If anything has been impressed upon me about CalDay it is that kids are smarter than we think and that they are excited about science. My greatest joy participating in CalDay is answering questions from curious would be scientists. This innate curiosity is usually a trait among the researchers I’ve been lucky enough to work with. I often ask curators how they got involved in their work. What drew them to their discipline? Their stories are similar and generally woven around the ages of 6-9. This is when children go to open fields and collect butterflies, visit creeks to look for frogs, this is when kids really begin to understand the natural world. So when I meet these young kids at CalDay, I often think to myself, “This child could very well grow up to be a biologist.”
This was on my mind when I came across some oddly typed field notes from Alden Miller. The date caught me by surprise. They were dated 1913 and I realized that these were Miller’s childhood field notes. They were undoubtedly taken under the watchful eye of his father, Loye H. Miller, who at the time was the head of the Department of Natural Sciences at the Los Angeles Normal School (later to become UCLA).
I’ve shared my favorite of his notes. It is typical of the series. What strikes me most about the story he tells is that it could be from any time period. It is a story we are all familiar with. And again, it speaks to how curiosity of the natural world is hardwired in some children. Alden Miller went on to be the MVZ’s second director but it is interesting to think that his career can be traced back to these sunny days in southern California, chasing lizards.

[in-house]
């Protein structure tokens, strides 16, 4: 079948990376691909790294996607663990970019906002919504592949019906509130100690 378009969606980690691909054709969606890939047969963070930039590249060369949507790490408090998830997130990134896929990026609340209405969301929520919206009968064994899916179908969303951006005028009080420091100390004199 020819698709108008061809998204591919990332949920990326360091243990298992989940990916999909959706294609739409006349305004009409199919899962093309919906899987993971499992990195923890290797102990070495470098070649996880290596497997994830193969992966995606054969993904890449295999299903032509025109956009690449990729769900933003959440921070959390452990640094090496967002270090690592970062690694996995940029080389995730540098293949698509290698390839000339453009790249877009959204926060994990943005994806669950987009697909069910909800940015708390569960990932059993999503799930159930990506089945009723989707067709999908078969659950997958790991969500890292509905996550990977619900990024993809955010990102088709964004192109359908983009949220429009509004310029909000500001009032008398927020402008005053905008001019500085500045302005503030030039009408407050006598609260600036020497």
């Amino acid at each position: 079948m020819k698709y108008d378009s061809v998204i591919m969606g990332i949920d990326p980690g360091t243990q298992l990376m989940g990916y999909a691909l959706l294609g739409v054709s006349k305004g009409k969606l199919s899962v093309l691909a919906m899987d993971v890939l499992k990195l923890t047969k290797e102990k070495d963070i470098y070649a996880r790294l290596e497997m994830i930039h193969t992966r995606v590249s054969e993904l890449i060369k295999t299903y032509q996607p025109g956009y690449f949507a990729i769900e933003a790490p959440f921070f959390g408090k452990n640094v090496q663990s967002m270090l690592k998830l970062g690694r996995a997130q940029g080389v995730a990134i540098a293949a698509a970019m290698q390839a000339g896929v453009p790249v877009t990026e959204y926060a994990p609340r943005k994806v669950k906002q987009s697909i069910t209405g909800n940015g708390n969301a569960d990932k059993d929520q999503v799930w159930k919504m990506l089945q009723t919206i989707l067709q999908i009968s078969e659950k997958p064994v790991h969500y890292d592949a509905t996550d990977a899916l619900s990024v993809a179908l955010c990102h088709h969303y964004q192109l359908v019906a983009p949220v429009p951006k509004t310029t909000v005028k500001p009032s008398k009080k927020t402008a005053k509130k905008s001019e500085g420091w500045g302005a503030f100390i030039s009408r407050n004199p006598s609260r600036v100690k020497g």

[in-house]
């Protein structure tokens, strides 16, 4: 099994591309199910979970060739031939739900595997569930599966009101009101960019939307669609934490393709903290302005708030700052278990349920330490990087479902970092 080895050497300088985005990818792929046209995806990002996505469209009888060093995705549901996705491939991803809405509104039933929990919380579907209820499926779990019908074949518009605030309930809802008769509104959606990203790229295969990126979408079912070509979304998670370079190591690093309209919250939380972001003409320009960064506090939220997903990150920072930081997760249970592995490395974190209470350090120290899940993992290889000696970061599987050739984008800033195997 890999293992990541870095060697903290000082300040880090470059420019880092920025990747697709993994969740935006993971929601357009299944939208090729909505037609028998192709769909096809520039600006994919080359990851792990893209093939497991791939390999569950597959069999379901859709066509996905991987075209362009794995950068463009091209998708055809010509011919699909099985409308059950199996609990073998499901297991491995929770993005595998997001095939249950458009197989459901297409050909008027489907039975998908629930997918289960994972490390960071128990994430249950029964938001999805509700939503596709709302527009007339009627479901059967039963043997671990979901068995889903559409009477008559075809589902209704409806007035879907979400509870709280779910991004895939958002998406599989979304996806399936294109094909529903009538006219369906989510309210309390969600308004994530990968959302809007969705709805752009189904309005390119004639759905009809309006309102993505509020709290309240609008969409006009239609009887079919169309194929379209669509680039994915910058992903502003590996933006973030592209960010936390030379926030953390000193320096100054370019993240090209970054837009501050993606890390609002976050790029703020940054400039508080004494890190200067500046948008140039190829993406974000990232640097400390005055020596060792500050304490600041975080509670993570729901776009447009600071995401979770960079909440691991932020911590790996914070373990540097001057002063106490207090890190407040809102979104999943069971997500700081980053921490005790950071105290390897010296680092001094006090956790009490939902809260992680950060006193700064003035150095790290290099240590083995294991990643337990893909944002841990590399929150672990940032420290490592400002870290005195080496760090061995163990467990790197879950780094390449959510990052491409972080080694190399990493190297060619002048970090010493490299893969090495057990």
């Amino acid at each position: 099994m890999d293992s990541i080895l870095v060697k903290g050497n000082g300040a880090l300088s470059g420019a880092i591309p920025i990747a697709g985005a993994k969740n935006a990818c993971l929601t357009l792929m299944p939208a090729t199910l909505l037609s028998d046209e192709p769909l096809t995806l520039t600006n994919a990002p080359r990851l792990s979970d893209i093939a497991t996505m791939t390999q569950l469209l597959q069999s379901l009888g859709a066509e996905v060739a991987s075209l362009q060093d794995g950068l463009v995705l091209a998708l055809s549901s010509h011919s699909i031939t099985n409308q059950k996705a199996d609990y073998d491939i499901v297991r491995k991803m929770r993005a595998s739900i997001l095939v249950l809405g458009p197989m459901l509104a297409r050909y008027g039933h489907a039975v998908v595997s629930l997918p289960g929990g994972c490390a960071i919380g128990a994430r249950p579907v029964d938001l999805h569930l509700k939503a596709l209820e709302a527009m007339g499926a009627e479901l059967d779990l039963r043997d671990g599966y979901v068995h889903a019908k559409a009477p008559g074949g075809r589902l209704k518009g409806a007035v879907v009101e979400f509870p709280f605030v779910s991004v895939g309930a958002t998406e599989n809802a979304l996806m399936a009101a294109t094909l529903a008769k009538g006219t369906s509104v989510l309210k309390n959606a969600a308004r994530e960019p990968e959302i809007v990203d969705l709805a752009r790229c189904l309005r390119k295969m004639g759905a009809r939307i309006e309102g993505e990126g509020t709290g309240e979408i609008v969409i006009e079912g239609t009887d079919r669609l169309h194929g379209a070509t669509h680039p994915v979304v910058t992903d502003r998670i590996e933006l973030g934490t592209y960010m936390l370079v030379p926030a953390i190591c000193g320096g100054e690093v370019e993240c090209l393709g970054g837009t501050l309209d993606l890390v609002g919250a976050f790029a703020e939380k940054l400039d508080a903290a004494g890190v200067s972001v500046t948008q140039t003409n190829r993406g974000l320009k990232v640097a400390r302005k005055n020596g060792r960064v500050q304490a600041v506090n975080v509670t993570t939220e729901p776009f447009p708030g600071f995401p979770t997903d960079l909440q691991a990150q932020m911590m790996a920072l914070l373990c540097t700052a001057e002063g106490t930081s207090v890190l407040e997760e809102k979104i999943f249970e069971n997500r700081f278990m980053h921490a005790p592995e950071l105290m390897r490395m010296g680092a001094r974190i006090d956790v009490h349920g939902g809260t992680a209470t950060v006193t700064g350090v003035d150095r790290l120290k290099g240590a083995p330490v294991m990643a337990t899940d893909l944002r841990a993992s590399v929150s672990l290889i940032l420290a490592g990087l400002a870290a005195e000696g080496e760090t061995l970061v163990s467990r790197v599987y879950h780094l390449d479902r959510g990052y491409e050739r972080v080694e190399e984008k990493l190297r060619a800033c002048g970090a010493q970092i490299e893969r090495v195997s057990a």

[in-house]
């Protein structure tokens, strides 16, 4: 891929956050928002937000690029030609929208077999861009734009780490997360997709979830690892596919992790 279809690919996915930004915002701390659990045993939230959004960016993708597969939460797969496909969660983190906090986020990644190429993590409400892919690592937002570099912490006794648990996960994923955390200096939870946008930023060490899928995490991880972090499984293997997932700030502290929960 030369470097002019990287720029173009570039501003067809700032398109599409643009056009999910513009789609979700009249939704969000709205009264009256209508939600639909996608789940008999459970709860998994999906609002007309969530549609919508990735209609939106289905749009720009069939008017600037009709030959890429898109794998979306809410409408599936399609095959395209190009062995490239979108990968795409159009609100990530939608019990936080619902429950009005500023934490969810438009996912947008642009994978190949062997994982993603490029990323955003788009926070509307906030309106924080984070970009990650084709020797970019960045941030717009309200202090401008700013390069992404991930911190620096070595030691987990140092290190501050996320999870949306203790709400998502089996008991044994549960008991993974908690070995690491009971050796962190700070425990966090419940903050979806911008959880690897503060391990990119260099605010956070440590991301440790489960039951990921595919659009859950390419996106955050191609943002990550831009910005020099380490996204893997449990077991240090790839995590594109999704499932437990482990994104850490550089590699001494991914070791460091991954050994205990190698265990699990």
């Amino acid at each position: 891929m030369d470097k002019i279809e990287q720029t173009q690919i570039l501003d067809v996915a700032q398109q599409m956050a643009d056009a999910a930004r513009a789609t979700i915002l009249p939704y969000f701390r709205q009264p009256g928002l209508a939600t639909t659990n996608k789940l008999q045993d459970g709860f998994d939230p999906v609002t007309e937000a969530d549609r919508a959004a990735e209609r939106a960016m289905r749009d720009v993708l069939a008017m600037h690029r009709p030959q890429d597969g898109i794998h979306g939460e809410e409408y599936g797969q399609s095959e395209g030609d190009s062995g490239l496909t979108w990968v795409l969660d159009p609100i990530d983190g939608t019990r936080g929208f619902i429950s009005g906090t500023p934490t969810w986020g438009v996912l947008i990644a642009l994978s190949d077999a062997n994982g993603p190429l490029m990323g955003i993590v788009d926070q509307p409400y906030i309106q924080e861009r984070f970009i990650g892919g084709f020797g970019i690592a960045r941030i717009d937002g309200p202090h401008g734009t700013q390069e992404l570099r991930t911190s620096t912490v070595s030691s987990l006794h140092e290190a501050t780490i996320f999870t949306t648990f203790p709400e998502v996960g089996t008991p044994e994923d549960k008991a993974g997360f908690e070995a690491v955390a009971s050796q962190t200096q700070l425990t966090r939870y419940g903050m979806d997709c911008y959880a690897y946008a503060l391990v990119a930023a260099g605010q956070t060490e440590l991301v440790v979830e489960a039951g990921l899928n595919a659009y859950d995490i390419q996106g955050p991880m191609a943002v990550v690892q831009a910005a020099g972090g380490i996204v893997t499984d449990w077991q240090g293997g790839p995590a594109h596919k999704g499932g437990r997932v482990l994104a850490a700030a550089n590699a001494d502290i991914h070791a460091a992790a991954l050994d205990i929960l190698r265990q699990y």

I look forward to the next CalDay when I’ll have the opportunity to meet more young budding scientists.
Lovely observation and note to self about the real purpose of CalDay! It’s sometimes easy to get lost in the shuffle of 3000 visitors! Clearly, Alden was destined for the MVZ as if there was a doubt.
Thank you so much for posting Alden’s 7 year old field notes. He was my grandfather (my mother, Pat’s dad). It was great to be able to show my 8 year old son, Leo. He is in third grade and wants to be in science (or philosophy). He has a pretend “lab” in his closet. He also was fascinated by the typewriter, which he has seldom seen. I didn’t know Alden very much. He died so young. I was born in 1962. I do remember Loye well. He died when I was 8. It was wonderful to show my son such concrete evidence of his great grandfather at a similar age.
Thank you for your work,
PS: Are there other childhood notes?